UCLA did not come here to just give it a good try.
Their best defender back home, their top big man watching in a sweatsuit, the Bruins did not back down Saturday night at T-Mobile Arena while severely undermanned in a heavyweight title fight.
They just finally ran out of counterpunches in the Pac-12 tournament championship.
A wild game came down to a mad scramble of a finish. Arizona’s Azuolas Tubelis pushed his team into a two-point lead by making the first of two free throws with 5.8 seconds left before missing the second.
UCLA’s Jaime Jaquez Jr. grabbed the rebound and dribbled frantically downcourt before passing to freshman guard Dylan Andrews on the wing. Andrews rose for a three-pointer that caromed off the side of the rim at the buzzer, preserving the second-seeded Wildcats’ 61-59 victory over the top-seeded Bruins, whose 12-game winning streak came to an end.
“Wide-open shot to win the game,” UCLA coach Mick Cronin said afterward. “It is what it is.”
Eighth-ranked Arizona’s players lingered to celebrate their second consecutive title-game triumph over UCLA (29-5), while the No. 2 Bruins pondered where they might be seeded in the NCAA tournament.
Even massively short-handed, the Bruins had every opportunity to pull this one off.
Given a chance to tie the score with 6.8 seconds left, Bruins point guard Tyger Campbell, an 84.9% free-throw shooter who had been so clutch all week, missed the second of two free throws, the ball rolling around the rim before coming off. Cronin said Campbell was unnecessarily mad at himself afterward.
“I would put my career on the line,” Cronin said, “with Tyger at the line.”
Another opportunity had been lost for UCLA after Jaquez knocked the ball away from Tubelis with 1:10 left for a steal and the Bruins holding a one-point lead. But after the Bruins called a timeout, Jaquez missed a short jumper.
“I had a lot of great looks,” said Jaquez, who scored 13 points on five-for-18 shooting, “I just missed.”
The Wildcats missed their next shot but Tubelis snagged an offensive rebound and found Courtney Ramey for a three-pointer that pushed Arizona into a 60-58 lead with 18 seconds left. Cronin suggested that Ramey had pushed off on Will McClendon before the shot, one of two calls that irritated Cronin.
The other call came in the first half when Jaquez passed to a cutting Amari Bailey, who threw down a vicious, one-handed dunk over Arizona’s Pelle Larsson. The whistle blew. Bruins fans roared, presuming it was a chance for a three-point play.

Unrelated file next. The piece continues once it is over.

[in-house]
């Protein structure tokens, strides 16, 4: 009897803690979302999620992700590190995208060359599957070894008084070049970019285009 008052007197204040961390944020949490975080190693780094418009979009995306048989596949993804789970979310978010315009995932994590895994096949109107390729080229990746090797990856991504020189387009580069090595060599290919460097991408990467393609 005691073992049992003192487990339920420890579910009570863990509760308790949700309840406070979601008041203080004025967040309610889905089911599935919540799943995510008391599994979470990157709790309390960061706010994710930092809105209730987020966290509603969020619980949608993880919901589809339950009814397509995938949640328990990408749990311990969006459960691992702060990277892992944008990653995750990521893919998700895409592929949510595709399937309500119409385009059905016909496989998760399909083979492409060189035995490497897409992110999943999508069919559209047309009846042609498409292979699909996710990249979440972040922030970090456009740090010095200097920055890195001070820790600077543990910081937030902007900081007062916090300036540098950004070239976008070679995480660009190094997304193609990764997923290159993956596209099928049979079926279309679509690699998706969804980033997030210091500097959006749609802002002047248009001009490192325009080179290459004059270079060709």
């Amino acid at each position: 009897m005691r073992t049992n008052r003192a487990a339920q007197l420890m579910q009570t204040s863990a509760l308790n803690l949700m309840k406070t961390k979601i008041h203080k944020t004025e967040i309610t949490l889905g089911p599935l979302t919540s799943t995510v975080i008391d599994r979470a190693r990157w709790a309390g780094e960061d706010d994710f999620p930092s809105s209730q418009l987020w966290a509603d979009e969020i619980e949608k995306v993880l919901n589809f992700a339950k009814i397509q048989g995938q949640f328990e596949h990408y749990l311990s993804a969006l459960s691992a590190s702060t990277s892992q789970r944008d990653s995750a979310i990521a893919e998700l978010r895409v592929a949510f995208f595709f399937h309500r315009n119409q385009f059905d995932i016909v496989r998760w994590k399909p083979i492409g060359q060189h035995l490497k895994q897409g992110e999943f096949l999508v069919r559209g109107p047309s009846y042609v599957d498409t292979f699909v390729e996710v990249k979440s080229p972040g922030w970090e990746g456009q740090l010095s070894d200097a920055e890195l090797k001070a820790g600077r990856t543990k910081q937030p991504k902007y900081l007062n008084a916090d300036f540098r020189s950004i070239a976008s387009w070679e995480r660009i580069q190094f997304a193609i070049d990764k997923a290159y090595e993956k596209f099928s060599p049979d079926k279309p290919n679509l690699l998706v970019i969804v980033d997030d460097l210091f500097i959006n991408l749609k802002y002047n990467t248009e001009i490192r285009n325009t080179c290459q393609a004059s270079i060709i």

Nope. The official motioned with his arm to signal that Bailey had pushed off. Offensive foul. Cronin and the Bruins fans were livid.
“An offensive foul called on a guy who had the best dunk of the season,” Cronin said incredulously.
It somehow got worse. On the Wildcats’ next possession, Larsson threw down his own one-handed dunk, prompting an Arizona fan sitting courtside to yell, “That’s how you do it!”
Bruised but not broken, the Bruins kept fighting back. They took a nine-point lead early in the second half before it looked like they might run out of magic. Shots stopped falling. Fouls piled up.
With freshman center Adem Bona watching after injuring his left shoulder Friday, the Bruins ran out of big men in the final minutes. Backup Mac Etienne fouled out with 9:35 left and Kenneth Nwuba followed with four minutes to go.
Tubelis scored 19 for the Wildcats (28-6), and Bailey had 19 to lead the Bruins.
This was supposed to be a chance to solve the debates, answer the questions, end any lingering doubts.
These teams had met twice this season, each winning once. The respective fan bases had made their cases for superiority. UCLA was the tougher, more complete team. Arizona possessed the bigger front line and a mightier offense.
The Bruins had won the Pac-12 title in a four-game runaway, thumping the Wildcats just last week. But any reasonable calculus of the Bruins had changed considerably over the last week.
Junior guard Jaylen Clark was out with a lower-leg injury. Bona, a shot-blocking menace, was transformed into a cheerleader by the shoulder soreness that’s not expected to keep him out past Saturday.
The Bruins withstood it all as part of a stirring Pac-12 tournament run that was the stuff of Disney, pulling away from Colorado before blitzing Oregon behind a Campbell barrage. But this challenge was on another level, like going from scaling the Santa Monica Mountains to Mount Everest.
UCLA made it most of the way but couldn’t reach the summit.
This story originally appeared in Los Angeles Times.
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